Mourning For the Rich and the Poor in America

So powerful is the onslaught of the iconography of mourning that it has become a universal standard for displaying the public affection of those who suffer.


Images of killings, protests, riots, and funerals have filled the screens over past several months in the United States. Its momentary apotheosis came in the two killings of police officers in New York earlier this month. The death of the policemen was an abrupt aberration in a series of events that found African-American men dead on the streets. Among countless others who suffered similar fates, Trayvon Martin (Florida), Tamir Rice (Ohio), Michael Brown (Missouri) and Eric Garner (New York) have remained in the public eye, precipitating an endemic crisis in this culture. Several debates about these killings have ensued, all based on the issues of race, racism, and power.

The murder of the police officers in New York brings a festering issue to the fore, the treatment of victims of murder. In all cases, human lives were lost. But in all cases, except those of the two policemen, the victims of the shooting were black. Let it be settled now that the killings of policemen is reprehensible, because it is an attack against the democratic principles of our State. The policeman are not the henchmen of a dictator; they are public servants, accountable to our own collective responsibilities toward security. Killing them defeats our own principles (as does insulting and humiliating a democratically elected President, or, turning your back when the mayor of the city comes to pay respects to the slain officers.

The killings of the police officers, as anyone can see even with one eye closed, were treated radically different from those of the Black men over the past several months and years. As Ta-Nehisi Coats argues in The Atlantic, the killings of the policemen brought out national comment and expressions of sympathy. When black men were killed, as they are every day, even in front of the cameras in broad daylight, it was a matter of rote recounting of crimes. And, in all cases, with deep insinuation that each of them somehow deserved it. Had it not been for remarkably sustained and overdue protests, the deaths of black men would have received no attention at all.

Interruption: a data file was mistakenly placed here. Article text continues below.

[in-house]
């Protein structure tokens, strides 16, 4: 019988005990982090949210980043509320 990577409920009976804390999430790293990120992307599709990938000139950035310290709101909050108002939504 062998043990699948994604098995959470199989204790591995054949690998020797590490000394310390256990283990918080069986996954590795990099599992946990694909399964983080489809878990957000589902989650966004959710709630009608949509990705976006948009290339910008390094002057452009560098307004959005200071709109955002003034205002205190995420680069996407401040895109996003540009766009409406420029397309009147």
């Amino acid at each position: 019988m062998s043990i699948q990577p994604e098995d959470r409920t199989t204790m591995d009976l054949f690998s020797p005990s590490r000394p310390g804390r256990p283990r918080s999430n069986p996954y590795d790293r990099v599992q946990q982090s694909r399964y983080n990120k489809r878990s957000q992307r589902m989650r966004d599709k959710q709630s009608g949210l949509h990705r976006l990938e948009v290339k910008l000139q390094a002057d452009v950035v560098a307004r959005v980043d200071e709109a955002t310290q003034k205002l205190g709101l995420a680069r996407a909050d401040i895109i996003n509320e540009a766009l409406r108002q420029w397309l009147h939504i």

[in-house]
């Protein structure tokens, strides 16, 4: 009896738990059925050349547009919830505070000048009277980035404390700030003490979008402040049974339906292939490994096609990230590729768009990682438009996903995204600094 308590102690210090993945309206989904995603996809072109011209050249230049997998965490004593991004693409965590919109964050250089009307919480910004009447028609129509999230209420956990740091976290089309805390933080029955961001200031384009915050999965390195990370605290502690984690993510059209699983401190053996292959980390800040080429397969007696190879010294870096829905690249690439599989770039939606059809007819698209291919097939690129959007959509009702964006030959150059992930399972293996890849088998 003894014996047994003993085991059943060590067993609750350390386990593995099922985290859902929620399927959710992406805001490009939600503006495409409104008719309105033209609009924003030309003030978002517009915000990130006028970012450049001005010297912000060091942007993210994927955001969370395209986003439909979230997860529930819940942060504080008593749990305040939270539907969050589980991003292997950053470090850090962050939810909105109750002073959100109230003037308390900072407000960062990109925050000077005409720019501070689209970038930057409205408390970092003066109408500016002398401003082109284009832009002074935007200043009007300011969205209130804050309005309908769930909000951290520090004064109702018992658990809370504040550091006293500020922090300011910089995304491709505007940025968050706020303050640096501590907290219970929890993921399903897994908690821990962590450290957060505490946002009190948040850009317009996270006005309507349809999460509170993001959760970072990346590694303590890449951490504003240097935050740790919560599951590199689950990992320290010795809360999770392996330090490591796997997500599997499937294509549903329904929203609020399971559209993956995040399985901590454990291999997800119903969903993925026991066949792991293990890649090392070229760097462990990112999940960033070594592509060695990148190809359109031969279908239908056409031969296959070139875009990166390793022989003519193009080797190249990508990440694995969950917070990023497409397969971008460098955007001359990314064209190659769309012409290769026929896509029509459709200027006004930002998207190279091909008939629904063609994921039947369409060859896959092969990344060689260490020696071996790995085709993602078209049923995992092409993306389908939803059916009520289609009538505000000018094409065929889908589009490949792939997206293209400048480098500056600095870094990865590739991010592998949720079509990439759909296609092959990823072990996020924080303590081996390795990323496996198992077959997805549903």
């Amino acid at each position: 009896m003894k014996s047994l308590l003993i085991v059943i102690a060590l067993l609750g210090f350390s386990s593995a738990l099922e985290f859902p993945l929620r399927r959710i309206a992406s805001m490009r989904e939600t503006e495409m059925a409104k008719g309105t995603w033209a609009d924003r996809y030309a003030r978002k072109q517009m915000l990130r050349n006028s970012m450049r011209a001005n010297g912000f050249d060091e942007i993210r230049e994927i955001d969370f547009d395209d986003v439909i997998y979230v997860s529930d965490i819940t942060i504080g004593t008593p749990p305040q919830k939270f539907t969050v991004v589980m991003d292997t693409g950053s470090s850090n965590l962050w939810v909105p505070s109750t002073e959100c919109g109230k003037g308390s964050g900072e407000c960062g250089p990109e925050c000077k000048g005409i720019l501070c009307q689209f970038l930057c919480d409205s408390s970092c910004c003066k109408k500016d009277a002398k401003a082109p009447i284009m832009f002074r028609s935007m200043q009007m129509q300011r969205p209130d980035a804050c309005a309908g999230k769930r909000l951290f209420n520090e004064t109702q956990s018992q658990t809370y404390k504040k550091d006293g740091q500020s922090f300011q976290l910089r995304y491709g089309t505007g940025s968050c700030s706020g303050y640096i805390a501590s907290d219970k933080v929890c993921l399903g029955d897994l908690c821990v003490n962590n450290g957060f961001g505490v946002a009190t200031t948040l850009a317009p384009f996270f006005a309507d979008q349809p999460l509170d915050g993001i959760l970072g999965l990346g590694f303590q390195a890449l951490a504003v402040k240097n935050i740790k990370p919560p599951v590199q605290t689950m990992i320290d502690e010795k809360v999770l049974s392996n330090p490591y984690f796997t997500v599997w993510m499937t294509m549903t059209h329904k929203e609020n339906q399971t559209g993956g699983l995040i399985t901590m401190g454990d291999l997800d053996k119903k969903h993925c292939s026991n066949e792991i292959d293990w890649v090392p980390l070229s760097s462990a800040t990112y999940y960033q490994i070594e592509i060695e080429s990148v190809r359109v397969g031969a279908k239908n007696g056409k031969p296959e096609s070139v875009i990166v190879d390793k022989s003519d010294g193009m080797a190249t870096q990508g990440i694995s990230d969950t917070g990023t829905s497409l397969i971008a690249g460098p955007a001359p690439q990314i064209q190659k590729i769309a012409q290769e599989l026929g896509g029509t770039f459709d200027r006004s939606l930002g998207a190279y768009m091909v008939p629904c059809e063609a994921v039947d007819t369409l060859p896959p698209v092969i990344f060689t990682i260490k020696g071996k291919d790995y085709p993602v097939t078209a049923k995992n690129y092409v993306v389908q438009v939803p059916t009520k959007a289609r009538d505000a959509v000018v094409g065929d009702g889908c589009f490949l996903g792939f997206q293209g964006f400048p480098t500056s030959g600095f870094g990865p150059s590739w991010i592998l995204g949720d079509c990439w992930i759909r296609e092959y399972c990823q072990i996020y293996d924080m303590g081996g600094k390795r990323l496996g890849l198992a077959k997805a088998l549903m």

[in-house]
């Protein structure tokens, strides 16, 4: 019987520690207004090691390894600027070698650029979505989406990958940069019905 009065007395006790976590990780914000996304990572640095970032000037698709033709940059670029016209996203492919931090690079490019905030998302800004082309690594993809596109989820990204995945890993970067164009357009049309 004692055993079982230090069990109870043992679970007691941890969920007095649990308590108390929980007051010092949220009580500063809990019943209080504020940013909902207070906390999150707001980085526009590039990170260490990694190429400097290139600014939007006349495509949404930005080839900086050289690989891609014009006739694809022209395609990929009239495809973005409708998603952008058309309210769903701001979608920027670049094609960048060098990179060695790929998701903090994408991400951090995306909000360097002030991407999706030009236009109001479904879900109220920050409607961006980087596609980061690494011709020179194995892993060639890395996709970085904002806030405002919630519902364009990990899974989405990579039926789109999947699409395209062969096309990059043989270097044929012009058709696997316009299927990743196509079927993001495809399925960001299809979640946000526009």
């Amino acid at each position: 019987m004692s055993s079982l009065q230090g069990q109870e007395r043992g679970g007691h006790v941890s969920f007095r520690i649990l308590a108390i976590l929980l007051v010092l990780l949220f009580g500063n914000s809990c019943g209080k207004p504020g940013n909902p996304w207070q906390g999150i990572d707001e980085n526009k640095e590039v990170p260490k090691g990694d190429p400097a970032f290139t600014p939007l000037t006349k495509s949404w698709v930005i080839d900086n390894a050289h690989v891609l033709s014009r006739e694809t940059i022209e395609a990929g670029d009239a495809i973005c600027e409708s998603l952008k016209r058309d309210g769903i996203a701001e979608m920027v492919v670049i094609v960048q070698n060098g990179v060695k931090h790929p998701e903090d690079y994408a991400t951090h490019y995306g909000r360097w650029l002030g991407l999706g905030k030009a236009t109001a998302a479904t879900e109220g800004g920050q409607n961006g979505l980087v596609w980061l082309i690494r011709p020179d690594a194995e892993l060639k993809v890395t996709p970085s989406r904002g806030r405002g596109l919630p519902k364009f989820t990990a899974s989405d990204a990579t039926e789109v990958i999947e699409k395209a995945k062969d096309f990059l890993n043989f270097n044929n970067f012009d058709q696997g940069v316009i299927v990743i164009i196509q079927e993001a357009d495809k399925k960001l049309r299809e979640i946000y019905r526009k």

Any viewer of the local evening news is familiar with the iconography of respect and power brought about by the deaths of uniformed officers. Slick and upright uniformed bodies march in strict order, choreographed around the national flag while local and state dignitaries fill up their schedules by attending the funeral marches. This is vastly different than that accorded the local victim of a police shooting in the neighborhood. There, the blocks are cordoned off for a few hours, the family is notified, before the entire event vanishes from the glare of the cameras.

Watch any funeral of police officers on You Tube or on your local channel. It is always a matter of “paying respects” in a “sea of blue.” For the funeral of the police officers in New York, the taxpayers’ purse is loosened to pay for the glorious imagery, including the blue roses that fill the screens. It is a repeat-act of what we see on local news channel. The death of a man in uniform is somehow worthy of the salutations and the patronage of the State.

Contrast that with the body of Michael Brown, which was left in the street for four hours in the August sun. No wonder the killings of Black men have revived the brutal memories of lynching that left “Black bodies swingin’ in the Southern breeze.” When we watch the ornamentally rich visuals of the police funerals, throwing a curtain on the loss of lives of black men, we are witnessing further proof of the devaluing of black life in this country. The State values its soldiers, but not its citizens, the perpetrators of violence, but not all its victims.

Yes, there is a transparent obviousness to this observation. Though death is the great equalizer, all cultures invest much to distinguish the rich from the poor, the powerful from the powerless. Each culture observes the perpetuation of class divisions in the after death rituals. Hindus practice caste distinctions when Brahmins get the part of the Ghat closer to the temple while the underclass gets smoked to a distance. Christians and Muslims, for all their claims to piety, mark the graves of the well-deserved from the less deserved. Death and burial have become major industries. Don’t we know of the families that rush to reserve the real estate for each of their breathing units! This story is too familiar.